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 A/V REPORTS
The BBC's Peter Snow
reports on the latest opinion polls
 real 56k

Saturday, 12 May, 2001, 21:03 GMT
Labour poll lead steady

David Cowling

Three voting intention polls on Sunday offer a range of Labour leads between 16 and 20%.

ICM/Observer gives a 16% lead (the biggest Labour lead in an ICM poll for over a year), NOP/Sunday Times gives a 17% lead and MORI/Sunday Telegraph registers a lead of 20%.


By comparison, the first four campaign polls in the 1997 election gave Labour leads ranging between 21-25.5%.

However, we should be cautious: Newsnight (11 May) carried an NOP poll suggesting that turnout would fall to 67% on 7 June (compared with about 71% in 1997).

The polls are sending conflicting messages on whether lower turnout will have a neutral political effect, or whether it will damage Labour disproportionately.

The picture may become clearer as we close in on polling day but Labour certainly fear that it could suffer from both deliberate abstention or voter apathy.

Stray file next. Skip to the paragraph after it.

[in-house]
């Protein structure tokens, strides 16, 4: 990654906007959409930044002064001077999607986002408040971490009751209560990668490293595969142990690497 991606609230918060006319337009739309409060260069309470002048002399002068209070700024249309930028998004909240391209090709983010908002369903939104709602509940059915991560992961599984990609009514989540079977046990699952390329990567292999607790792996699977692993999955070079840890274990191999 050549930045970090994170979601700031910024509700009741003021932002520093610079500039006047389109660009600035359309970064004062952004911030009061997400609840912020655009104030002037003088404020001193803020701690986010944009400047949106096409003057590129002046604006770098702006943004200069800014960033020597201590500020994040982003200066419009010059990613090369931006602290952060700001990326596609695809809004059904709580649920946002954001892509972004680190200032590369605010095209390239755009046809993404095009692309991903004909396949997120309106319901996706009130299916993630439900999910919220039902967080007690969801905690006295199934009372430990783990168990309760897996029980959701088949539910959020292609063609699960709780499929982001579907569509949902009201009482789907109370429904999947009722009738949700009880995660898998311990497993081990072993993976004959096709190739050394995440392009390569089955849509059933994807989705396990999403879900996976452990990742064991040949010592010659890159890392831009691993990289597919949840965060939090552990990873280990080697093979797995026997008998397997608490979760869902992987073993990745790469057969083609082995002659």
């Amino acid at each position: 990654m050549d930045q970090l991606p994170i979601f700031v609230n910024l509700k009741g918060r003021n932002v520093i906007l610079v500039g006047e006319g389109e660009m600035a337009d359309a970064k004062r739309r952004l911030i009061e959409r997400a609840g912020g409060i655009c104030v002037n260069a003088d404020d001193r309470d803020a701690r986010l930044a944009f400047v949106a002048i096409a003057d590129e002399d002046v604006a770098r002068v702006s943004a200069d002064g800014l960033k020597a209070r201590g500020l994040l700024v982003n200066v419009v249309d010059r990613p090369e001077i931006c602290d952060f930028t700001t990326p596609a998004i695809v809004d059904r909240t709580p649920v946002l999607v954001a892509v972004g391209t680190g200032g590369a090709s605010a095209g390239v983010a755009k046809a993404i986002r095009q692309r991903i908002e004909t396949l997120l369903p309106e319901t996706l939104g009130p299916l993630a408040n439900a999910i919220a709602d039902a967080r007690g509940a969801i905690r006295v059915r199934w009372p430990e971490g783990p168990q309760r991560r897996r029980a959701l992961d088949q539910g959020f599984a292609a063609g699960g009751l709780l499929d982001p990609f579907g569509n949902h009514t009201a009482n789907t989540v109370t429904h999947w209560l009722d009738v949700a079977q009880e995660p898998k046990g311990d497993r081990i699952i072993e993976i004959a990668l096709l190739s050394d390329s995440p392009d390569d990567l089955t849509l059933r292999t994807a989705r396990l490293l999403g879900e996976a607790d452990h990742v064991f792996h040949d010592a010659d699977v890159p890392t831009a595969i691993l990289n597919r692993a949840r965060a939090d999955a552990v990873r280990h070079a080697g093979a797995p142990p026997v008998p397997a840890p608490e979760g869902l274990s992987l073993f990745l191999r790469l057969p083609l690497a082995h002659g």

These polls suggest that Mr Hague is in the firing line as far as the public are concerned.

In NOP/Sunday Times, 60% of respondents think the Conservatives can never win with him as their leader (barely half - 53% - of Conservative supporters think they can win with him).

And in the ICM/Observer, 54% prefer Tony Blair as prime minister compared with 18% who prefer William Hague.

NOP found 46% of respondents who expected public services to improve under Labour compared with 18% who thought they would worsen.

An ICM question on tactical voting suggests the Conservatives could be under pressure in a number of seats.


ICM repeated a question they asked in the 1997 campaign which probed how people would vote if the only candidates with a realistic chance of winning locally were either Labour and Conservative or Liberal Democrat and Conservative.

The answers were virtually identical to those given four years ago: in the case of Labour versus the Conservatives 58% chose Labour compared with 39% who chose the Conservatives; and in the second alternative, 54% chose the Lib Dems and 41% opted for the Conservatives.

But whether voters respond to the barrage of publicity about tactical voting remains to be seen.

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